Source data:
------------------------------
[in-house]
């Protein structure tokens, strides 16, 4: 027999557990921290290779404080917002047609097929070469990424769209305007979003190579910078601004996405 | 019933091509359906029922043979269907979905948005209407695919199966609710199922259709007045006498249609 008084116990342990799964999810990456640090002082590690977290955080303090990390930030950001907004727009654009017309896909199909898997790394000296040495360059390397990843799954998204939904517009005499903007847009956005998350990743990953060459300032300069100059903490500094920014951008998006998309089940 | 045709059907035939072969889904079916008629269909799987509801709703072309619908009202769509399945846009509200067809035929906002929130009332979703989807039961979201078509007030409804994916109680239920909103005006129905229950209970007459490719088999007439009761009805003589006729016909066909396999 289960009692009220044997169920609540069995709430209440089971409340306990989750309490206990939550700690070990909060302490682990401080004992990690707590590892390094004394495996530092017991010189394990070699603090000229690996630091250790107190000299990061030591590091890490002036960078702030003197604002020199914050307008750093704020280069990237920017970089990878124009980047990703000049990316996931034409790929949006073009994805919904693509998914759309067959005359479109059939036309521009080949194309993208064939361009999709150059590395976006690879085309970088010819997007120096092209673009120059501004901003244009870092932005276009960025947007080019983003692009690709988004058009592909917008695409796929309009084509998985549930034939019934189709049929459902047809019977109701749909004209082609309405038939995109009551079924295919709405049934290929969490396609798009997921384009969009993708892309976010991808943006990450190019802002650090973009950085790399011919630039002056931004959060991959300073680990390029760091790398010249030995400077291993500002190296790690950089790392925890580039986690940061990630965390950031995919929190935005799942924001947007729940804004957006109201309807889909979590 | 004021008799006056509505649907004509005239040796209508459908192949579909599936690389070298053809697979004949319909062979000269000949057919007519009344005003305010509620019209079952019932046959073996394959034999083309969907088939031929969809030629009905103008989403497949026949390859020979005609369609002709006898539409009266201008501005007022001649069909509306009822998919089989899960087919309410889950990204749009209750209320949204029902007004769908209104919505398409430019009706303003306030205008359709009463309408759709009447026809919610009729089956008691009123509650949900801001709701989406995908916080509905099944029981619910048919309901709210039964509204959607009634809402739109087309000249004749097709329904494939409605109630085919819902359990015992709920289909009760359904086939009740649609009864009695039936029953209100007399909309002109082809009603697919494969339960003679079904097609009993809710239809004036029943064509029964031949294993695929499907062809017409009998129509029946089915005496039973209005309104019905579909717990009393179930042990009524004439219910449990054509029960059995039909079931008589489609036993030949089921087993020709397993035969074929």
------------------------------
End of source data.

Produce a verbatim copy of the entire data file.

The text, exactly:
[in-house]
């Protein structure tokens, strides 16, 4: 027999557990921290290779404080917002047609097929070469990424769209305007979003190579910078601004996405 | 019933091509359906029922043979269907979905948005209407695919199966609710199922259709007045006498249609 008084116990342990799964999810990456640090002082590690977290955080303090990390930030950001907004727009654009017309896909199909898997790394000296040495360059390397990843799954998204939904517009005499903007847009956005998350990743990953060459300032300069100059903490500094920014951008998006998309089940 | 045709059907035939072969889904079916008629269909799987509801709703072309619908009202769509399945846009509200067809035929906002929130009332979703989807039961979201078509007030409804994916109680239920909103005006129905229950209970007459490719088999007439009761009805003589006729016909066909396999 289960009692009220044997169920609540069995709430209440089971409340306990989750309490206990939550700690070990909060302490682990401080004992990690707590590892390094004394495996530092017991010189394990070699603090000229690996630091250790107190000299990061030591590091890490002036960078702030003197604002020199914050307008750093704020280069990237920017970089990878124009980047990703000049990316996931034409790929949006073009994805919904693509998914759309067959005359479109059939036309521009080949194309993208064939361009999709150059590395976006690879085309970088010819997007120096092209673009120059501004901003244009870092932005276009960025947007080019983003692009690709988004058009592909917008695409796929309009084509998985549930034939019934189709049929459902047809019977109701749909004209082609309405038939995109009551079924295919709405049934290929969490396609798009997921384009969009993708892309976010991808943006990450190019802002650090973009950085790399011919630039002056931004959060991959300073680990390029760091790398010249030995400077291993500002190296790690950089790392925890580039986690940061990630965390950031995919929190935005799942924001947007729940804004957006109201309807889909979590 | 004021008799006056509505649907004509005239040796209508459908192949579909599936690389070298053809697979004949319909062979000269000949057919007519009344005003305010509620019209079952019932046959073996394959034999083309969907088939031929969809030629009905103008989403497949026949390859020979005609369609002709006898539409009266201008501005007022001649069909509306009822998919089989899960087919309410889950990204749009209750209320949204029902007004769908209104919505398409430019009706303003306030205008359709009463309408759709009447026809919610009729089956008691009123509650949900801001709701989406995908916080509905099944029981619910048919309901709210039964509204959607009634809402739109087309000249004749097709329904494939409605109630085919819902359990015992709920289909009760359904086939009740649609009864009695039936029953209100007399909309002109082809009603697919494969339960003679079904097609009993809710239809004036029943064509029964031949294993695929499907062809017409009998129509029946089915005496039973209005309104019905579909717990009393179930042990009524004439219910449990054509029960059995039909079931008589489609036993030949089921087993020709397993035969074929």